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A lawn mower made by the American Company Toro

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smoke and oil coming from Toro variable speed propelled mower exhaust

I bought a new (customer returned) mower from a salvage dealer. It has never cut grass as below the deck is pristine. I added oil and gas and it started on the second pull. It pours smoke from the exhaust as well as spits oil (maybe oil vapor) that gets the deck and wheel oily. I saw one expert said oil in the cyllinder can cause this. Even with a new mower?

One other said to let it run for 15 min to burn it off, safe?

Any suggestions are welcome.

Thanks Tim G

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Letting it run for 15 minutes won't hurt anything that isn't already broken, if anything is. My first thought is the oil ring on the piston is not sealing, if all the oil is coming from the exhaust. The heat from letting it run for 15 minutes could cause it to expand to proper position. You have nothing to lose if it is something else like a cracked head allowing oil to blow through the valves that problem exists anyways. It is also possible that some misguided person put 2 cycle gas in it and what you experienced is from the remnants of the gas in the carburetor bowl.


Also make sure you didn't over fill your oil!


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Thanks to the help posts. I removed the muffler and the guard and let the mower run w/o it attached. It run loud but perfect, no oil! no white smoke!

When I re-attached the muffler, it spit a little oil but no white smoke. I removed it again and no oil and no smoke.

I think the muffler may have had some oil in it and I drained it and a little oil came out and now I am soaking it in gas to remove any remaining oil.

I'll let you know what happens when I re-attach the muffler and re-start.

Thanks again to AB, Phillip and Turkey

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Hello friends, I cleaned the muffler (had some oil inside) and replaced it ands the guard. It cranked first pull and ran w/o smoke or spitting oil. I cut my front lawn, bagged which also vacuumed the leaves and it worked perfectly.

Thanks so much for the help responses and hopefully I can be of assistance to someone on this site in the future.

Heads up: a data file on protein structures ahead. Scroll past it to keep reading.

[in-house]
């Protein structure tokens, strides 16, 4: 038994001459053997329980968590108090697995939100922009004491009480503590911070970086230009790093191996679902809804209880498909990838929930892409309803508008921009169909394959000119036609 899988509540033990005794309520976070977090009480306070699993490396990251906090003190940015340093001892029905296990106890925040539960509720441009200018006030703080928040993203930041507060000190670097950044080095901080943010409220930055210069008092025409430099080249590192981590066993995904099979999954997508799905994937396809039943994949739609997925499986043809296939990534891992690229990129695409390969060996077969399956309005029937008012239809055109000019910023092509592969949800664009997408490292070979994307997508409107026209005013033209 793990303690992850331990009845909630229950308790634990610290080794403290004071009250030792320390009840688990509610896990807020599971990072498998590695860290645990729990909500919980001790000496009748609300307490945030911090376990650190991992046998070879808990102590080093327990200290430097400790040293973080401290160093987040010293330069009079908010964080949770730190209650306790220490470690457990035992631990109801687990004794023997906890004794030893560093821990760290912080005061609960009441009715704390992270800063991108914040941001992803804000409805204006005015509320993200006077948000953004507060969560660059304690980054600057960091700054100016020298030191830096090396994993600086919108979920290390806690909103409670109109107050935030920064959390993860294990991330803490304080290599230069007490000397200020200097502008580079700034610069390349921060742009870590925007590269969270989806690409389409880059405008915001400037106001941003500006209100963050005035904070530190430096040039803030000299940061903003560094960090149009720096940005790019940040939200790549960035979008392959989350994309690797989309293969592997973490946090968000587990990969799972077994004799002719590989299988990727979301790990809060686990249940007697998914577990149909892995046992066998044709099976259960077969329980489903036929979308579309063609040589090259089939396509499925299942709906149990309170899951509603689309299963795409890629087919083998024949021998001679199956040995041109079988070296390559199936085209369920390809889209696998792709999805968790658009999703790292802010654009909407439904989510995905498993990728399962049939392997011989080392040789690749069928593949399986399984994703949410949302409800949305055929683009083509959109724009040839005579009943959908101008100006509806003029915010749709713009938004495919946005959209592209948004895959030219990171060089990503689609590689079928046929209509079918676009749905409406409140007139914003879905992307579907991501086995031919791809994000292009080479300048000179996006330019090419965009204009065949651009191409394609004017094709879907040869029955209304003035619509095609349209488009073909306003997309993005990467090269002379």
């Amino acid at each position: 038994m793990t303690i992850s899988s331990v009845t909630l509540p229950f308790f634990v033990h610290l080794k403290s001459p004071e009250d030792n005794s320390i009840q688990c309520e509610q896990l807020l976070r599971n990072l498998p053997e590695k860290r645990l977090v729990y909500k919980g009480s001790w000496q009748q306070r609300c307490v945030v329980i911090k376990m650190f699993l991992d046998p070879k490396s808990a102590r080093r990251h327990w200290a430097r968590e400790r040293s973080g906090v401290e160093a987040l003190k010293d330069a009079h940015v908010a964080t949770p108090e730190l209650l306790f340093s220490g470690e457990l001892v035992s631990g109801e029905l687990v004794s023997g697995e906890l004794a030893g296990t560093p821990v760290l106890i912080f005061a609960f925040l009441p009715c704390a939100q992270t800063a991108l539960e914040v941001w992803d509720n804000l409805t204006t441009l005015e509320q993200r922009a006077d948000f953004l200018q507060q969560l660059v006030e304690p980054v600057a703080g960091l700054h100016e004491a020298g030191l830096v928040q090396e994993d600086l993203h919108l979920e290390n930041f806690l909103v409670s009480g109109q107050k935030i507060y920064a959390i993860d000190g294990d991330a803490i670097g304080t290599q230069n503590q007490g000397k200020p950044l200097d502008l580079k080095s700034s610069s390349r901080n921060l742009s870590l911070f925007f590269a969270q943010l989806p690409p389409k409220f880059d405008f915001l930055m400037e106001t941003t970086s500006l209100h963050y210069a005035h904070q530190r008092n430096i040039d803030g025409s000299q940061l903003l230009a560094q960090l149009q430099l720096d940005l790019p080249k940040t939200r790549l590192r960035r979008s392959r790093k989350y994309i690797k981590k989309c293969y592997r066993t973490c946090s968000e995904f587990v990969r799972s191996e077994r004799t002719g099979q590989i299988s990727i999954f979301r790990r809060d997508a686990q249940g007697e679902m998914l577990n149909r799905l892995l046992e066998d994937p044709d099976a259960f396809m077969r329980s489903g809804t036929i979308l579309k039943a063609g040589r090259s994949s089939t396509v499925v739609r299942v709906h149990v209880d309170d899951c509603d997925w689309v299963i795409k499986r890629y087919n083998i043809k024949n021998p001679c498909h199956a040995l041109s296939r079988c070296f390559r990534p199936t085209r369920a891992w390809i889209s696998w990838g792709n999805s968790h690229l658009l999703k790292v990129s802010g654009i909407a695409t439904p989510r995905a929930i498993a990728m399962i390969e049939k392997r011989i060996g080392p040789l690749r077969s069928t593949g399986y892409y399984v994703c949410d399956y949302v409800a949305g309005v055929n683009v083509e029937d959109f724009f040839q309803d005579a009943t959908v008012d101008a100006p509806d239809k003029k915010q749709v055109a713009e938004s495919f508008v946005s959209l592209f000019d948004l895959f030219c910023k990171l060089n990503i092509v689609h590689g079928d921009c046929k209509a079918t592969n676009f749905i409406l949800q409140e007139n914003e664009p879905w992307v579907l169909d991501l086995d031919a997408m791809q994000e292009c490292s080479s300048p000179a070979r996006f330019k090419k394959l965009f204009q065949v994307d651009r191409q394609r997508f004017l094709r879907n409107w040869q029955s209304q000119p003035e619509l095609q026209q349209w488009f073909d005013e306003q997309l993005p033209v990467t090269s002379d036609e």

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Sometimes when the mower has accidentally been laid on its side or even turned over, oil can drain into the cylinder. If it runs long enough, the oil will burn off.If it accidentally has a oil/gas mixture, you will have to drain the tank and flush the carb, and change the oil. It is also possible that the rings are broken or worn and letting oil get by the cylinder into the combustion chamber. It would have to be significant in order to throw the oil out of the exhaust. Depending on how your mower runs, it could also be a broken, stuck or burned valve or valve spring. You could do a compression check on it when the engine is cold. that would give you an idea of how bad the cylinder is. Not sure what type of engine you have, same Briggs and Stratton engines utilize a breather valve to control and maintain crankcase vacuum. The breather valve is a fiber disc or reed which closes on the piston up stroke and opens on the piston down stroke. The breather is located on the cylinder or inside the rocker cover, depending on engine model. If the breather is clogged you may develop to much much crankcase vacuum, which can force oil out into the combustion chamber and ultimately out your exhaust. If you can let us know what engine your mower has, we might narrow your problem down a bit. Hope this helps, good luck.

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tim sarà eternamente grato.
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